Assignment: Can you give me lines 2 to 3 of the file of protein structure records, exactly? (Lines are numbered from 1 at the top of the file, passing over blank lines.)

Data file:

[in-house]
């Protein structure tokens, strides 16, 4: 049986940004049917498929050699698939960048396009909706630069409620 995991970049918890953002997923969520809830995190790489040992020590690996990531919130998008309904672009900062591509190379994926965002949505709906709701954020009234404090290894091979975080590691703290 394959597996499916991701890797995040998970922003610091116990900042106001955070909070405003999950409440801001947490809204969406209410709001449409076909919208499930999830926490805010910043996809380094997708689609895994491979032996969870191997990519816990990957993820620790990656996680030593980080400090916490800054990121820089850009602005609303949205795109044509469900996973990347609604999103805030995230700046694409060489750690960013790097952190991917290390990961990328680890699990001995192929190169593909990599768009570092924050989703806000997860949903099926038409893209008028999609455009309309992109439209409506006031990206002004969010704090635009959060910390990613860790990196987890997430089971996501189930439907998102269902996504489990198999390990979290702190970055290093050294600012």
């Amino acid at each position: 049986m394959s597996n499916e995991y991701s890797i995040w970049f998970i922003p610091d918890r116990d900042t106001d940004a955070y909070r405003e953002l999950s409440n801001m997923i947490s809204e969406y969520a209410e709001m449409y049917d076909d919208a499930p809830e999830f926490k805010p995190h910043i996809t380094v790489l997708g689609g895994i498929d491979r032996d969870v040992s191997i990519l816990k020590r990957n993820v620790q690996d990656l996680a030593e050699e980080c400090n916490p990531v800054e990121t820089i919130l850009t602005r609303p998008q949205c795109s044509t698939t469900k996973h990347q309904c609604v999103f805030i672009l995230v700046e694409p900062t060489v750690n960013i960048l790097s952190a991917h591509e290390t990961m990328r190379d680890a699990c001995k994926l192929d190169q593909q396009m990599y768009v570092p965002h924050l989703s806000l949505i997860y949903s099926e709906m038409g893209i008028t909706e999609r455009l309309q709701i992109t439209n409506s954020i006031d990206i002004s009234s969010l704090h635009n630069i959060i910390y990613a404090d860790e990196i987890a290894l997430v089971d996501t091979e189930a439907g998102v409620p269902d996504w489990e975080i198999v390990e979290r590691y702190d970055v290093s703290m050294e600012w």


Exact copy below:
């Protein structure tokens, strides 16, 4: 049986940004049917498929050699698939960048396009909706630069409620 995991970049918890953002997923969520809830995190790489040992020590690996990531919130998008309904672009900062591509190379994926965002949505709906709701954020009234404090290894091979975080590691703290 394959597996499916991701890797995040998970922003610091116990900042106001955070909070405003999950409440801001947490809204969406209410709001449409076909919208499930999830926490805010910043996809380094997708689609895994491979032996969870191997990519816990990957993820620790990656996680030593980080400090916490800054990121820089850009602005609303949205795109044509469900996973990347609604999103805030995230700046694409060489750690960013790097952190991917290390990961990328680890699990001995192929190169593909990599768009570092924050989703806000997860949903099926038409893209008028999609455009309309992109439209409506006031990206002004969010704090635009959060910390990613860790990196987890997430089971996501189930439907998102269902996504489990198999390990979290702190970055290093050294600012």
């Amino acid at each position: 049986m394959s597996n499916e995991y991701s890797i995040w970049f998970i922003p610091d918890r116990d900042t106001d940004a955070y909070r405003e953002l999950s409440n801001m997923i947490s809204e969406y969520a209410e709001m449409y049917d076909d919208a499930p809830e999830f926490k805010p995190h910043i996809t380094v790489l997708g689609g895994i498929d491979r032996d969870v040992s191997i990519l816990k020590r990957n993820v620790q690996d990656l996680a030593e050699e980080c400090n916490p990531v800054e990121t820089i919130l850009t602005r609303p998008q949205c795109s044509t698939t469900k996973h990347q309904c609604v999103f805030i672009l995230v700046e694409p900062t060489v750690n960013i960048l790097s952190a991917h591509e290390t990961m990328r190379d680890a699990c001995k994926l192929d190169q593909q396009m990599y768009v570092p965002h924050l989703s806000l949505i997860y949903s099926e709906m038409g893209i008028t909706e999609r455009l309309q709701i992109t439209n409506s954020i006031d990206i002004s009234s969010l704090h635009n630069i959060i910390y990613a404090d860790e990196i987890a290894l997430v089971d996501t091979e189930a439907g998102v409620p269902d996504w489990e975080i198999v390990e979290r590691y702190d970055v290093s703290m050294e600012w």